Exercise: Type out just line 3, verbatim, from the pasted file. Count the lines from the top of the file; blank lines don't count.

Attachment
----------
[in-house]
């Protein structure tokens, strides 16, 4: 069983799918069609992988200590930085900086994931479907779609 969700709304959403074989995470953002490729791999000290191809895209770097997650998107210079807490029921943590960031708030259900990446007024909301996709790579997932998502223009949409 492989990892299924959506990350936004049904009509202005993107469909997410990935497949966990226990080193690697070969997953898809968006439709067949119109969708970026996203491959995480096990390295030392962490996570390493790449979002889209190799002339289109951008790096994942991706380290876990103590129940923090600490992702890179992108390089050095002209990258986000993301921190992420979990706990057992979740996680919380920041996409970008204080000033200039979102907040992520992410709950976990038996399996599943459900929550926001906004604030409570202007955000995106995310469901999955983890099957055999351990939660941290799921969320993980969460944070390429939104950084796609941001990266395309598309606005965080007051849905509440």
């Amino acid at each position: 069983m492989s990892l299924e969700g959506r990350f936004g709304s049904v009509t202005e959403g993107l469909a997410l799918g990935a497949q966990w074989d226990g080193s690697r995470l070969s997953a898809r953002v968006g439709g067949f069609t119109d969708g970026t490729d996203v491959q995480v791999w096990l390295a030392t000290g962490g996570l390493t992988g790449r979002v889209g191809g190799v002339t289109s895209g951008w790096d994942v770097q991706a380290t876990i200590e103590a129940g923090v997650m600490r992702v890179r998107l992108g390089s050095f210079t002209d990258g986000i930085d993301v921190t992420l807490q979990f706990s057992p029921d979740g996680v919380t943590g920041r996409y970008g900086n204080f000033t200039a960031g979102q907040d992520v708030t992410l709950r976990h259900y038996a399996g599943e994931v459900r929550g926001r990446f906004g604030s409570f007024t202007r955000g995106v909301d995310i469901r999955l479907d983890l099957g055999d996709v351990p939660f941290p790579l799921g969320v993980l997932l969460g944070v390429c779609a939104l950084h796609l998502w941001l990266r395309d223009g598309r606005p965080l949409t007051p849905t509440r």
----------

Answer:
């Amino acid at each position: 069983m492989s990892l299924e969700g959506r990350f936004g709304s049904v009509t202005e959403g993107l469909a997410l799918g990935a497949q966990w074989d226990g080193s690697r995470l070969s997953a898809r953002v968006g439709g067949f069609t119109d969708g970026t490729d996203v491959q995480v791999w096990l390295a030392t000290g962490g996570l390493t992988g790449r979002v889209g191809g190799v002339t289109s895209g951008w790096d994942v770097q991706a380290t876990i200590e103590a129940g923090v997650m600490r992702v890179r998107l992108g390089s050095f210079t002209d990258g986000i930085d993301v921190t992420l807490q979990f706990s057992p029921d979740g996680v919380t943590g920041r996409y970008g900086n204080f000033t200039a960031g979102q907040d992520v708030t992410l709950r976990h259900y038996a399996g599943e994931v459900r929550g926001r990446f906004g604030s409570f007024t202007r955000g995106v909301d995310i469901r999955l479907d983890l099957g055999d996709v351990p939660f941290p790579l799921g969320v993980l997932l969460g944070v390429c779609a939104l950084h796609l998502w941001l990266r395309d223009g598309r606005p965080l949409t007051p849905t509440r």